In the words of the commercial ads, BUT WAIT. THERE'S MORE.

There actually was a method in the madness. To the band, the absence or presence of the brown M&M's was a matter of life or death. Atul Gawande in his book, The Checklist Manifesto,quotes lead singer David Lee Roth's memoir:

"...Van Halen was the first band to take huge productions into tertiary, third-level markets. We'd pull up with nine 18 wheelers, full of gear, where the standrad was three trucks, max. And there were many, many technical errors---whether it was the girders couldn't support the weight, or the flooring would sink in, or the doors weren't big enough to drive the gear through. The contract read like a... Yellow Pages because there was so much equipment, and so many human beings needed to make it function." So, just as a little test, buried somewhere in the rider, would be Article 126, the no-brown-M&M clause. "When I would walk backstage, if I saw a brown M&M in that bowl, well, we'd line-check the entire production. Guaranteed you'd run into a problem." The mistakes could be fatal. In one Colorado concert, the band discovered the promoters had failed to read even the weight requirements, and the staging would have fallen through the arena floor.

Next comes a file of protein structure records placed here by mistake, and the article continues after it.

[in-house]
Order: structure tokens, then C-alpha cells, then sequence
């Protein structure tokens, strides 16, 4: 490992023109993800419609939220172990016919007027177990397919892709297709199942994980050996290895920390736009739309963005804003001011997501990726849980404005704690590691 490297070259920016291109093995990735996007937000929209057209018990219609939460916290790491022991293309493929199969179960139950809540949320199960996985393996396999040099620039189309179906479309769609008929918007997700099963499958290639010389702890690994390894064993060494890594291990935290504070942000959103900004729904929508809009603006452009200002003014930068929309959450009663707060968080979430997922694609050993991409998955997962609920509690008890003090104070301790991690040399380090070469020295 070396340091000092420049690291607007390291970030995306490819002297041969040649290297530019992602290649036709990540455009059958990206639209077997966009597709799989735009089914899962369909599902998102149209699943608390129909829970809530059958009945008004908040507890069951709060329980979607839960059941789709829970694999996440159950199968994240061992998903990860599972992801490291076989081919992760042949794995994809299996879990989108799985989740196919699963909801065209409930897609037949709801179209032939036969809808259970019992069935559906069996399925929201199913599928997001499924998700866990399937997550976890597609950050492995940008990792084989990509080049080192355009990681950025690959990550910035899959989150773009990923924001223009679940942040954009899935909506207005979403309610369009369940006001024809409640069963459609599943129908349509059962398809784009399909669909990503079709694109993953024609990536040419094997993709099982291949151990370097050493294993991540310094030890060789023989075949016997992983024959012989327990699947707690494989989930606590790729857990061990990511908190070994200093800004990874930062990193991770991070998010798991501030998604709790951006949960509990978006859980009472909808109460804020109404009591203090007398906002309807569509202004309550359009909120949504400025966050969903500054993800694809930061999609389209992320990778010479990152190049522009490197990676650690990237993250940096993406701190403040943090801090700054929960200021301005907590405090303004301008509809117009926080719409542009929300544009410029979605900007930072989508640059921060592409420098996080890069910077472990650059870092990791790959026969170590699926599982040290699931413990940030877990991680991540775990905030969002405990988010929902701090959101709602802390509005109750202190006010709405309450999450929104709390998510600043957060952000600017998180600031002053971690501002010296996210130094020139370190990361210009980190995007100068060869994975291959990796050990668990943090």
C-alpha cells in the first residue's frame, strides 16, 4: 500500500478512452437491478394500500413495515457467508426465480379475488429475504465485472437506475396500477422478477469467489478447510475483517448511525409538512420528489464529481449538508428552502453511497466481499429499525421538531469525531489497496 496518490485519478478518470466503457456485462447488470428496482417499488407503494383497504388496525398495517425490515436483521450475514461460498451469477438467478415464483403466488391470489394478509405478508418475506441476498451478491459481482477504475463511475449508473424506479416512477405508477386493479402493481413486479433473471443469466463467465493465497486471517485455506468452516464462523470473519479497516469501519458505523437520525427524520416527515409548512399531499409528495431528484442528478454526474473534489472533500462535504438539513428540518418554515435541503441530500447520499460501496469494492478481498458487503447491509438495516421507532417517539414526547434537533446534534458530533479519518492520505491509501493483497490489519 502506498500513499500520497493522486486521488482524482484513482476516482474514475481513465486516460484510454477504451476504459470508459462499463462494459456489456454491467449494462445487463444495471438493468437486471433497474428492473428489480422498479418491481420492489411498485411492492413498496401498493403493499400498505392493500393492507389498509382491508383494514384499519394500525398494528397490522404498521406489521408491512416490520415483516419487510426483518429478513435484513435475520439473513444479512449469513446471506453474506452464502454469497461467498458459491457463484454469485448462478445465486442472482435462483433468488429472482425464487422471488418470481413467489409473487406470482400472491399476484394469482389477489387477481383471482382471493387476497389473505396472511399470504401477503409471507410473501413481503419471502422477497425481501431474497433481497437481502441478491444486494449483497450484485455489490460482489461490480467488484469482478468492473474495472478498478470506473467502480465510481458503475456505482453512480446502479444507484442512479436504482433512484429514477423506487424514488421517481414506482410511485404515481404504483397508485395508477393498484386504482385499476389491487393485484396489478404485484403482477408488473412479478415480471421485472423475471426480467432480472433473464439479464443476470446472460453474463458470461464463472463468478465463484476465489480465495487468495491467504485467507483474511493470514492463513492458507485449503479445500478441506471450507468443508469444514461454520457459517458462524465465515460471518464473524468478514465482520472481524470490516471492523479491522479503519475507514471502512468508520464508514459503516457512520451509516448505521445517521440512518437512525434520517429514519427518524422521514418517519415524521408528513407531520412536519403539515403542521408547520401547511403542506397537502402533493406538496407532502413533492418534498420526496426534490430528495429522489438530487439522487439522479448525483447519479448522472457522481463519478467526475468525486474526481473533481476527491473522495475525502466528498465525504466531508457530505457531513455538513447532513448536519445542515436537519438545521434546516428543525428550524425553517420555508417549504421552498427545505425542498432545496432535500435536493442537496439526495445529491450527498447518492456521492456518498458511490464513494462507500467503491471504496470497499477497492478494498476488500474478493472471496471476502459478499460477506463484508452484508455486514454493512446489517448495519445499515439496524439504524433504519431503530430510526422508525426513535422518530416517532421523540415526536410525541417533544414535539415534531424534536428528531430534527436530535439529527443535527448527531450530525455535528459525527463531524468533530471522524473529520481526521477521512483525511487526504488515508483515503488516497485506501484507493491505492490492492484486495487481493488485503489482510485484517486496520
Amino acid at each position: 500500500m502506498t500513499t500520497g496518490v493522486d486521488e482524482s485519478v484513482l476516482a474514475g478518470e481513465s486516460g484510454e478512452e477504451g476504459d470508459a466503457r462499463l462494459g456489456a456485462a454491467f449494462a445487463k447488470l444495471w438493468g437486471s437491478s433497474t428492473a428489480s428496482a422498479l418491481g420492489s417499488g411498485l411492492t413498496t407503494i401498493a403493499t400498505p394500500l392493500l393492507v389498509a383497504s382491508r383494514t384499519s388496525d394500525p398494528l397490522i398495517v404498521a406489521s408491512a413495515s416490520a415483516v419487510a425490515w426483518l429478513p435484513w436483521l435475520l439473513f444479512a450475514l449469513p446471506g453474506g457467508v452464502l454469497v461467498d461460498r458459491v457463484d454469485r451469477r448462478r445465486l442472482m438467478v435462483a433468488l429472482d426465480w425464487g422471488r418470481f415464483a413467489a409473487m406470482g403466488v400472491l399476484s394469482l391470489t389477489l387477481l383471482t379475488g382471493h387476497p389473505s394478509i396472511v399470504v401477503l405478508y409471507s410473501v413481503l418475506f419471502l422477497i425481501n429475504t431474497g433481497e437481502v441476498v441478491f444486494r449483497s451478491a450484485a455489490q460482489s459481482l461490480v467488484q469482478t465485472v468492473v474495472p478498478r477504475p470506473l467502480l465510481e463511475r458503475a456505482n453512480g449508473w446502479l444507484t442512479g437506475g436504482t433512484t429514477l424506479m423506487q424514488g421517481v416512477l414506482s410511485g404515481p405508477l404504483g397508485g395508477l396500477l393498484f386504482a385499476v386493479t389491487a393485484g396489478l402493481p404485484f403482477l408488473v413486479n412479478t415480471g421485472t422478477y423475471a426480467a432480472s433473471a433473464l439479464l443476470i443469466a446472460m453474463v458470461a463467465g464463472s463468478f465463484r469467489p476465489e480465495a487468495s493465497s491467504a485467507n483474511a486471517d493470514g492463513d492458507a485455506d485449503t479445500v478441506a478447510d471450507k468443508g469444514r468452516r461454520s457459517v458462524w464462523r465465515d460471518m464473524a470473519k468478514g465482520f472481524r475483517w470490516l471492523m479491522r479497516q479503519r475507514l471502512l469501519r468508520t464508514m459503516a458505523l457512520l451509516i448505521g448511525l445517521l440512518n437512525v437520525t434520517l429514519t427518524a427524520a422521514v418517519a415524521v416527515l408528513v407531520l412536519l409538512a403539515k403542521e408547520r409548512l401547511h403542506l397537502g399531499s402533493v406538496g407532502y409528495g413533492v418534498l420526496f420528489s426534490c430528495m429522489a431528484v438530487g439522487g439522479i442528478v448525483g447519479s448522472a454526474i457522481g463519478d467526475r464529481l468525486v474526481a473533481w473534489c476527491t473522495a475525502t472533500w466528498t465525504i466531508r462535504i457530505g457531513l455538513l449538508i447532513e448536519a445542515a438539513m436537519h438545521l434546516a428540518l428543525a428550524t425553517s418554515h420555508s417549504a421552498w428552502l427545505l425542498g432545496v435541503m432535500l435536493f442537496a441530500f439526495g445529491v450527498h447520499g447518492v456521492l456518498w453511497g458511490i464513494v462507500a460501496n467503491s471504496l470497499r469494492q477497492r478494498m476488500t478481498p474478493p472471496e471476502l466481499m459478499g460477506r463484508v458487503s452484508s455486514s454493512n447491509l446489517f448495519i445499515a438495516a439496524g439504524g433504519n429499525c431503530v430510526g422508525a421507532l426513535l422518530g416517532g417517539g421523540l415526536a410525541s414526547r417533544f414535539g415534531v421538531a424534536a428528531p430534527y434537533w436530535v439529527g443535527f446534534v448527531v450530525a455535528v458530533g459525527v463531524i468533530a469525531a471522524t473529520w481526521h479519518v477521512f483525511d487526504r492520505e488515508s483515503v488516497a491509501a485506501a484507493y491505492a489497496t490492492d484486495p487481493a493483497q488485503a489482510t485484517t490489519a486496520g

Hmmm. There may be more to what you and I consider a ridiculous demand more often than one might think. In this case, it sounds as if Van Halen was actually on page with Jesus: "Whoever can be trusted with very little can also be trusted with much, and whoever is dishonest with very little will also be dishonest with much." Luke 16:10

Friday, March 19, 2010


March 22, 2010
Did you know that millions of people are struggling today without access to what you and I just took for granted? Yes, you and I got up, showered, brushed our teeth, made coffee--all without a thought of how precious the commodity of water is or how blessed we are to have clean, safe, water at our fingertips. We often waste more water in a day than an entire family has to drink daily in many desperate locations.